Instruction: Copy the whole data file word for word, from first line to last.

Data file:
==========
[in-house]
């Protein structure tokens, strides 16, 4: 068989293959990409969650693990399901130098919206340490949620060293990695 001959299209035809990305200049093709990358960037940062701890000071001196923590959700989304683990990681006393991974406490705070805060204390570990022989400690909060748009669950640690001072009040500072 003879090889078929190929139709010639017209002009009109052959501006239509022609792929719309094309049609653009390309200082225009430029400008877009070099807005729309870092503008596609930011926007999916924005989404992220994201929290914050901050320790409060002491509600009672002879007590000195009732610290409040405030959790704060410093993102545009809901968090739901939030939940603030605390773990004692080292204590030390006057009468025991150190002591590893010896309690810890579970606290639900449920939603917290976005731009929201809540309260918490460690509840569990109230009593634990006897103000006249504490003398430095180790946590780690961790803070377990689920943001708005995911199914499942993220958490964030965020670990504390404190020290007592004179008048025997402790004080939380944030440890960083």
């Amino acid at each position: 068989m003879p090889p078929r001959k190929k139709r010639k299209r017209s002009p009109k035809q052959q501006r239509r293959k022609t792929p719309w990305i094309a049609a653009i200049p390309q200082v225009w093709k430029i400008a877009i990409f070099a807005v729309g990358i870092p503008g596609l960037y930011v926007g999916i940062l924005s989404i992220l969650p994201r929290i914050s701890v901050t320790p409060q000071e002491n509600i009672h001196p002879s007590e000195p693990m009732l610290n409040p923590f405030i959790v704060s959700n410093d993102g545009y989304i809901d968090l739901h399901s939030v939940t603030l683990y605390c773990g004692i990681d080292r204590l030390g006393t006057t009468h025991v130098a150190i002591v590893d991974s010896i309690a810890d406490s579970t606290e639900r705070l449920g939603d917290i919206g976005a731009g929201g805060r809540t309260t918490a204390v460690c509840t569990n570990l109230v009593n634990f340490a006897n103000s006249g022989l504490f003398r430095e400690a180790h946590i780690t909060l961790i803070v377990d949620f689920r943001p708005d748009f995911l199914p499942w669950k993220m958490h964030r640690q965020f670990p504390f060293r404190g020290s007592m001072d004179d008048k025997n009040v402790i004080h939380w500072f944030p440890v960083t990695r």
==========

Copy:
[in-house]
């Protein structure tokens, strides 16, 4: 068989293959990409969650693990399901130098919206340490949620060293990695 001959299209035809990305200049093709990358960037940062701890000071001196923590959700989304683990990681006393991974406490705070805060204390570990022989400690909060748009669950640690001072009040500072 003879090889078929190929139709010639017209002009009109052959501006239509022609792929719309094309049609653009390309200082225009430029400008877009070099807005729309870092503008596609930011926007999916924005989404992220994201929290914050901050320790409060002491509600009672002879007590000195009732610290409040405030959790704060410093993102545009809901968090739901939030939940603030605390773990004692080292204590030390006057009468025991150190002591590893010896309690810890579970606290639900449920939603917290976005731009929201809540309260918490460690509840569990109230009593634990006897103000006249504490003398430095180790946590780690961790803070377990689920943001708005995911199914499942993220958490964030965020670990504390404190020290007592004179008048025997402790004080939380944030440890960083």
């Amino acid at each position: 068989m003879p090889p078929r001959k190929k139709r010639k299209r017209s002009p009109k035809q052959q501006r239509r293959k022609t792929p719309w990305i094309a049609a653009i200049p390309q200082v225009w093709k430029i400008a877009i990409f070099a807005v729309g990358i870092p503008g596609l960037y930011v926007g999916i940062l924005s989404i992220l969650p994201r929290i914050s701890v901050t320790p409060q000071e002491n509600i009672h001196p002879s007590e000195p693990m009732l610290n409040p923590f405030i959790v704060s959700n410093d993102g545009y989304i809901d968090l739901h399901s939030v939940t603030l683990y605390c773990g004692i990681d080292r204590l030390g006393t006057t009468h025991v130098a150190i002591v590893d991974s010896i309690a810890d406490s579970t606290e639900r705070l449920g939603d917290i919206g976005a731009g929201g805060r809540t309260t918490a204390v460690c509840t569990n570990l109230v009593n634990f340490a006897n103000s006249g022989l504490f003398r430095e400690a180790h946590i780690t909060l961790i803070v377990d949620f689920r943001p708005d748009f995911l199914p499942w669950k993220m958490h964030r640690q965020f670990p504390f060293r404190g020290s007592m001072d004179d008048k025997n009040v402790i004080h939380w500072f944030p440890v960083t990695r």